The off-season in tennis may be a quiet time for players to rest a bit before they get into training, but there is always plenty happening off the court - not least this time for Johanna Konta.
It may not quite be like football with its fevered transfer windows, but now is a time many players change coaches and after parting company with Belgian Wim Fissette after less than a year, Konta has confirmed the arrival of 44-year-old American Michael Joyce. It was revealed they were in talks last month.
This move may be one of the most crucial of Konta's career and fans booking corporate hospitality at the Championships, Wimbledon will hope to see evidence that Joyce can take the world number nine to Grand Slam glory, having previously overseen Maria Sharapova's rise to world number one. He has also coached Victoria Azarenka.
Now may be the perfect time as Konta is 26 and will turn 27 in May, meaning she should be coming into her peak years.
In the past three years Konta has surged up the rankings, reaching a high of fourth, and has won three tour titles, two of them under Fissette. She has also reached two Grand Slam semi-finals, with her appearance in the last four at Wimbledon coming 40 years after Virginia Wade became the last Briton to win the ladies' singles.
With Andy Murray winning the men's title twice to end the long wait for another British men's champion, the focus on the ladies' championship is sure to grow. For that reason, Joyce's impact will be particularly closely watched.
Konta is certainly convinced good things lie ahead, remarking: "Michael is a fantastic coach with a great pedigree. I feel like there is so much more to come."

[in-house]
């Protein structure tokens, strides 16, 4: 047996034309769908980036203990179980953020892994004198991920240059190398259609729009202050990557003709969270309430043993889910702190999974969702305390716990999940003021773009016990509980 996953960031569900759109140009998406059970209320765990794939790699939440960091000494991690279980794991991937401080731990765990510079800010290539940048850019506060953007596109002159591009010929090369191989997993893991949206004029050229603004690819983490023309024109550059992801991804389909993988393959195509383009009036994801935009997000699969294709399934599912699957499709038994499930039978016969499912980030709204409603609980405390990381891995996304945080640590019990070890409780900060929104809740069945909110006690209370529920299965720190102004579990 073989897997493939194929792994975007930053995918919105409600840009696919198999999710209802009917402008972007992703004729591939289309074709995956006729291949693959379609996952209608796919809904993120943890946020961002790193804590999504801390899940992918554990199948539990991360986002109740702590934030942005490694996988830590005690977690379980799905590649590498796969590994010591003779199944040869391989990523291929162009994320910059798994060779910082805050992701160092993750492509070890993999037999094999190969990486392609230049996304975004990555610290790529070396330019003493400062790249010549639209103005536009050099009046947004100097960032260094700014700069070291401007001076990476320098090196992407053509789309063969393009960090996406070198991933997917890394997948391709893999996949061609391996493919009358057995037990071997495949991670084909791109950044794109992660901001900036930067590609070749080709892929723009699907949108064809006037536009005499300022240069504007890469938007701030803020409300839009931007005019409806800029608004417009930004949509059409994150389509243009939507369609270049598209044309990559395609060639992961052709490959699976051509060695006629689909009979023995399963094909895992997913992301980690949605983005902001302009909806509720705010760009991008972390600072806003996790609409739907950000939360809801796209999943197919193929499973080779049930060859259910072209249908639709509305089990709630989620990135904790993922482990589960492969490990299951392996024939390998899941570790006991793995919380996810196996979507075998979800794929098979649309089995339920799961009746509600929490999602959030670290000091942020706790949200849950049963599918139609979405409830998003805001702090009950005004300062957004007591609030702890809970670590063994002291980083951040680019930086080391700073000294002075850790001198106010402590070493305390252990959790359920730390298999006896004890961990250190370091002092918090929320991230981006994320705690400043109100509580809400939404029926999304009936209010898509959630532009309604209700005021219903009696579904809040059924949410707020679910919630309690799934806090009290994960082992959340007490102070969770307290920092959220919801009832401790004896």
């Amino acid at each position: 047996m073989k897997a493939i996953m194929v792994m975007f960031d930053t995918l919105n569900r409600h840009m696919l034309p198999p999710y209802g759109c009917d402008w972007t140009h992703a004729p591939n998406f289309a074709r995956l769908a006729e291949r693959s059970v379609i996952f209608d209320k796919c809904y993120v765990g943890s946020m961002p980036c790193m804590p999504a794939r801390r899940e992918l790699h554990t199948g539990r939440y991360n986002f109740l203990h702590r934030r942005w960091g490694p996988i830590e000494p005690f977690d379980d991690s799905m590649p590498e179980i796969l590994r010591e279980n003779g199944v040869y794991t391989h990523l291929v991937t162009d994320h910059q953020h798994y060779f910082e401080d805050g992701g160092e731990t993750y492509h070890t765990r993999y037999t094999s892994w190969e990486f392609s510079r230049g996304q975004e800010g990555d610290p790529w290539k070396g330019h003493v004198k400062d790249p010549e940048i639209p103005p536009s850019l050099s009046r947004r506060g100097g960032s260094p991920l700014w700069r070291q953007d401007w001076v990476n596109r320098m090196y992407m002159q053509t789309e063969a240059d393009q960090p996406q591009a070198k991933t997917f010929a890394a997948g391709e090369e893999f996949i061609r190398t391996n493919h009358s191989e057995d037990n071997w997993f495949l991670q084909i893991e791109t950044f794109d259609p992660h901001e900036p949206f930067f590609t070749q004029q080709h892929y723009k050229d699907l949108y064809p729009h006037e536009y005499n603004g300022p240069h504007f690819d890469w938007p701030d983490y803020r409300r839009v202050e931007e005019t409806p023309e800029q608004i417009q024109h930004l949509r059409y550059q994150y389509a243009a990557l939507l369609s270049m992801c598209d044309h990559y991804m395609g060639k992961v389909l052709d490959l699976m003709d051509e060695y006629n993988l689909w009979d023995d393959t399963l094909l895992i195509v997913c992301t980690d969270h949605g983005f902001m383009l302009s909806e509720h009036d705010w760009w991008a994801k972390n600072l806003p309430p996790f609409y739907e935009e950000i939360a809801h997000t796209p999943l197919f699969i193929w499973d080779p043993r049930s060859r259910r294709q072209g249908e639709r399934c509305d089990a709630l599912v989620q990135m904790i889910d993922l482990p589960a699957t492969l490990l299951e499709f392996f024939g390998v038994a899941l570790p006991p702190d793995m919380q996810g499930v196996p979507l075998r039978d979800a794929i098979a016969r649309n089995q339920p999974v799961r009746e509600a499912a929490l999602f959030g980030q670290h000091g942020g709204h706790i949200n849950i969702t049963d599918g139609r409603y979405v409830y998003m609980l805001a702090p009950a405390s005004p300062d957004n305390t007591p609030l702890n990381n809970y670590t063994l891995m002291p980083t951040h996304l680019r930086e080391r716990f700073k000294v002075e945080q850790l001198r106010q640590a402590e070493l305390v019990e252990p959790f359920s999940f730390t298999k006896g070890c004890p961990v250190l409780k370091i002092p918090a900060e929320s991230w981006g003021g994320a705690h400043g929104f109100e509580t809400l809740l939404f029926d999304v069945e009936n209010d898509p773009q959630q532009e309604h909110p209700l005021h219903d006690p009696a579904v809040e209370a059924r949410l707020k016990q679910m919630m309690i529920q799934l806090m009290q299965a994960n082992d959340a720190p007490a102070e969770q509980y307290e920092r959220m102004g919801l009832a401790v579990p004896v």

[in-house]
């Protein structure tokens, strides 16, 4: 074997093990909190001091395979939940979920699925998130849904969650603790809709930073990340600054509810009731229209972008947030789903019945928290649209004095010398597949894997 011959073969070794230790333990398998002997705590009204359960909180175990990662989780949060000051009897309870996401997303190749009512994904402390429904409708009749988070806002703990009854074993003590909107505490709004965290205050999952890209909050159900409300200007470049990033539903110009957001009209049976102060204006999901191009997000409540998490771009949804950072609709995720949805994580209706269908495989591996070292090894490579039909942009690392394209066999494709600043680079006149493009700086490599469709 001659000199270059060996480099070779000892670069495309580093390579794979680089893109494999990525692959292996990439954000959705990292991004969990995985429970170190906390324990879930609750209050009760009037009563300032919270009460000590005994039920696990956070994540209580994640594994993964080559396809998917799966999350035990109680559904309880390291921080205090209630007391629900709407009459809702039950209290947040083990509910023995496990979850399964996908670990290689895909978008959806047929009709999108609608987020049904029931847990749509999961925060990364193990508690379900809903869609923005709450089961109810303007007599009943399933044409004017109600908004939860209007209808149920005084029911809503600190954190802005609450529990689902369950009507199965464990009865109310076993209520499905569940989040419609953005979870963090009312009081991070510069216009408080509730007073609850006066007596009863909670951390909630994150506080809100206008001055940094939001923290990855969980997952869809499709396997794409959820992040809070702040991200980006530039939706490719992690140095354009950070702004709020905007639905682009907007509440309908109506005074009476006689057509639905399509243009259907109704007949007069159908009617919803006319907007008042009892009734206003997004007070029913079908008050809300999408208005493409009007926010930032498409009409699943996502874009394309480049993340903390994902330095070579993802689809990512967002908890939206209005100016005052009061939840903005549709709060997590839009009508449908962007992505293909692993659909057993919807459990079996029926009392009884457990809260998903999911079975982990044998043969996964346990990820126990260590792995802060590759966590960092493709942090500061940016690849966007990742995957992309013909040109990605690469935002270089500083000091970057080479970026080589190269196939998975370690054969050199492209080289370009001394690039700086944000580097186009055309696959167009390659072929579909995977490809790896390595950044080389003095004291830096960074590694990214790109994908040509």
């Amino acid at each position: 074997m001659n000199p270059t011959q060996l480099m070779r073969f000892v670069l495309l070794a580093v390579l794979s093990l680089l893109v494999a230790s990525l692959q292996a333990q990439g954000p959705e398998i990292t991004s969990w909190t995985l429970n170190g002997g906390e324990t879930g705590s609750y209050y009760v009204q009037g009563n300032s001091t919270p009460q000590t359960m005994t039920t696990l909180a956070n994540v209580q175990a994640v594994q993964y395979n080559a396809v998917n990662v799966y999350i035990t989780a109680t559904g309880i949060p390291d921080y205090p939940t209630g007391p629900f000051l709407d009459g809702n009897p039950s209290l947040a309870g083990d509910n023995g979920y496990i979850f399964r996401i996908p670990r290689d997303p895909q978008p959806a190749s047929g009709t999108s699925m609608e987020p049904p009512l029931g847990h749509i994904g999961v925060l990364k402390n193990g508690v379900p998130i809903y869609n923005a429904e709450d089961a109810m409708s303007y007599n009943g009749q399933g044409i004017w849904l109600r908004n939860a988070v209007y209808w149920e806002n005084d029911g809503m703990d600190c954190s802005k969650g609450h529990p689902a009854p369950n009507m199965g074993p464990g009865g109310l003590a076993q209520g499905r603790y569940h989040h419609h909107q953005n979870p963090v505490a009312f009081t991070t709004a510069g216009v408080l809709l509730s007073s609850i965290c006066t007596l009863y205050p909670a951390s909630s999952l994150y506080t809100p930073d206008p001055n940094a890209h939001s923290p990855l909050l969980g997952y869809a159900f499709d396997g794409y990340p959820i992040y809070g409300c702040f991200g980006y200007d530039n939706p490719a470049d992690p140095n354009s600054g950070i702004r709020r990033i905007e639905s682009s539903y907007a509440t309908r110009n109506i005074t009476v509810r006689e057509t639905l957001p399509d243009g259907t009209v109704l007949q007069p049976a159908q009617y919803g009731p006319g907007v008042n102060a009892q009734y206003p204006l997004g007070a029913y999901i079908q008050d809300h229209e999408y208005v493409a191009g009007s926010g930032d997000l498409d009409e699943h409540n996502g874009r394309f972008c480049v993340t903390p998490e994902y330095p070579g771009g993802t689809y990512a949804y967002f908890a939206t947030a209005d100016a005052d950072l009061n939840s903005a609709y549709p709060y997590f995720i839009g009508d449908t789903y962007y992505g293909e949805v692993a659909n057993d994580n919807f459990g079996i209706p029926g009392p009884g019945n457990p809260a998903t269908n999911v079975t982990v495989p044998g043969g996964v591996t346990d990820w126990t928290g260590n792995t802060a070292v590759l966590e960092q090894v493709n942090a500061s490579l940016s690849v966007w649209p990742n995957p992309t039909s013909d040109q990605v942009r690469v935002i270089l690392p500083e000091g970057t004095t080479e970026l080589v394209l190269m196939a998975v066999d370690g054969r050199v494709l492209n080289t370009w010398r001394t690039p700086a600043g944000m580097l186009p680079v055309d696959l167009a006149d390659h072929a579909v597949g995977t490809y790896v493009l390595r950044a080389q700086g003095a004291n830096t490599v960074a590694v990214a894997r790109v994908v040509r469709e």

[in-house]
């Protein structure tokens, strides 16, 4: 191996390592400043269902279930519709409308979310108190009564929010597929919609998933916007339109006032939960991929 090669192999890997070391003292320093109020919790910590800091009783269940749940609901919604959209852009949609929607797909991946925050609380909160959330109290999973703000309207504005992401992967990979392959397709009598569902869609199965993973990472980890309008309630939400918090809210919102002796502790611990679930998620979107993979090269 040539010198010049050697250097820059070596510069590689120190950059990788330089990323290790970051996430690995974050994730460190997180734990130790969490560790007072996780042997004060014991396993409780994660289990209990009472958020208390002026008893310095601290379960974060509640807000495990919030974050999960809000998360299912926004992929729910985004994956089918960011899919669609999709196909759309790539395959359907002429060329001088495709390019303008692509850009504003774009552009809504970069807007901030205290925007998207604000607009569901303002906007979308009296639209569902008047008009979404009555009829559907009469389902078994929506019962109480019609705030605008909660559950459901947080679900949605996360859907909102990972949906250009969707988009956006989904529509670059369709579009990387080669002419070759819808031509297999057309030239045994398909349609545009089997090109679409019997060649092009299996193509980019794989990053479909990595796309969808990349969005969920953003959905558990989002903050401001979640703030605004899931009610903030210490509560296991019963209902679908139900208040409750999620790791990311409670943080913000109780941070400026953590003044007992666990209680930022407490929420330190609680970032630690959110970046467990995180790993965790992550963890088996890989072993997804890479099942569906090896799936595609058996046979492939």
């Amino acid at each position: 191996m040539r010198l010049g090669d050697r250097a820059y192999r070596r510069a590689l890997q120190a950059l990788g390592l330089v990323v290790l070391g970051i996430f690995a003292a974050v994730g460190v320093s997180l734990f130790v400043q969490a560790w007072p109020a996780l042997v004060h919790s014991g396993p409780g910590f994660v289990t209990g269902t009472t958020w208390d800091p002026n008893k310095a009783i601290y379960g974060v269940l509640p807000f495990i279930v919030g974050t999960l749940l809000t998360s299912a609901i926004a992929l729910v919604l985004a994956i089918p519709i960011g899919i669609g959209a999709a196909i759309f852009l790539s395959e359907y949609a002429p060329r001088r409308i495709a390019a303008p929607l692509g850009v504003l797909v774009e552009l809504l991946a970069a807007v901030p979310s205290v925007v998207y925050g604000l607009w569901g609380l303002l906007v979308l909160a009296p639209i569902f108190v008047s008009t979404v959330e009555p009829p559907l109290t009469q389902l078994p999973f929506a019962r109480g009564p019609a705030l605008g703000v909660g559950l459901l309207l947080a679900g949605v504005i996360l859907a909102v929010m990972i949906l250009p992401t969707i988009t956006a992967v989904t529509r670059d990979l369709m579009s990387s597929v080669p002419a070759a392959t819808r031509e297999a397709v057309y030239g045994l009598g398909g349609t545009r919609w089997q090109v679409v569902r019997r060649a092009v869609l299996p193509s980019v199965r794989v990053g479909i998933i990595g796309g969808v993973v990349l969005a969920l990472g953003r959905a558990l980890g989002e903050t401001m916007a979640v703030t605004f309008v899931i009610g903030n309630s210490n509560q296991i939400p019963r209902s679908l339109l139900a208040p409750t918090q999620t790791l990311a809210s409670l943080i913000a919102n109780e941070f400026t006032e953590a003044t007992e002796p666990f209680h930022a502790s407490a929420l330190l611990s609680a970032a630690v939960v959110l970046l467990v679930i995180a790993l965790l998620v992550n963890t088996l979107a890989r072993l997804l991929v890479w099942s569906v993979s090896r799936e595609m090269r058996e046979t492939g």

The American's partnership with Sharapova ran from 2004 to 2011. The first of these years saw Sharapova win her one Wimbledon title to date, which she followed with the US Open in 2007 and the Australian Open in 2008.
True, the Russian had parted company with Joyce by the time she won the first of her two French Open titles in 2013, but it was clear enough what impact the men's former world 64 had made.
Konta's own form dipped dramatically towards the end of her time with Fissette, not helped by an ankle problem that curtailed her season. The first thing her new partnership can deliver, therefore, is consistent winning form rather than the highs and lows of 2017. More importantly, however, those highs need to take Konta into a Grand Slam final.
Of course, the competition will be tough. Serena Williams will be back in action after her maternity break, while those who took advantage of her absence to record their first Grand Slam titles - Elena Ostapenko and Sloane Stephens - will be gunning for more. But Johanna Konta now has the coach, experience and talent to challenge for a Grand Slam title in 2018. British fans at Wimbledon will have even more reason to be excited about the tournament.
Image: Getty, from Keith Prowse subscription